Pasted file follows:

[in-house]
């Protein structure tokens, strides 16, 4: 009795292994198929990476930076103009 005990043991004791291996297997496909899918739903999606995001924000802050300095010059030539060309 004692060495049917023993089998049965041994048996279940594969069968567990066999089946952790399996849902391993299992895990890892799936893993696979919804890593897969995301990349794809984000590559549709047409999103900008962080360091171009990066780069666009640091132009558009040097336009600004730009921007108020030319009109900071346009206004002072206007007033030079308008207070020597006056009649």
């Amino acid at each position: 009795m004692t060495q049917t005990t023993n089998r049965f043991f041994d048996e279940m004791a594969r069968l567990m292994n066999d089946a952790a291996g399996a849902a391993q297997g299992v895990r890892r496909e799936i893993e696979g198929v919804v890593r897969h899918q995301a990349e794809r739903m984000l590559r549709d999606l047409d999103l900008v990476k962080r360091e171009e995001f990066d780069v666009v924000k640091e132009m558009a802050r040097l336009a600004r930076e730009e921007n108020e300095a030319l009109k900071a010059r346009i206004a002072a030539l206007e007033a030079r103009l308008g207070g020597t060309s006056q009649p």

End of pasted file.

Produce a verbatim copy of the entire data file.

[in-house]
């Protein structure tokens, strides 16, 4: 009795292994198929990476930076103009 005990043991004791291996297997496909899918739903999606995001924000802050300095010059030539060309 004692060495049917023993089998049965041994048996279940594969069968567990066999089946952790399996849902391993299992895990890892799936893993696979919804890593897969995301990349794809984000590559549709047409999103900008962080360091171009990066780069666009640091132009558009040097336009600004730009921007108020030319009109900071346009206004002072206007007033030079308008207070020597006056009649």
């Amino acid at each position: 009795m004692t060495q049917t005990t023993n089998r049965f043991f041994d048996e279940m004791a594969r069968l567990m292994n066999d089946a952790a291996g399996a849902a391993q297997g299992v895990r890892r496909e799936i893993e696979g198929v919804v890593r897969h899918q995301a990349e794809r739903m984000l590559r549709d999606l047409d999103l900008v990476k962080r360091e171009e995001f990066d780069v666009v924000k640091e132009m558009a802050r040097l336009a600004r930076e730009e921007n108020e300095a030319l009109k900071a010059r346009i206004a002072a030539l206007e007033a030079r103009l308008g207070g020597t060309s006056q009649p």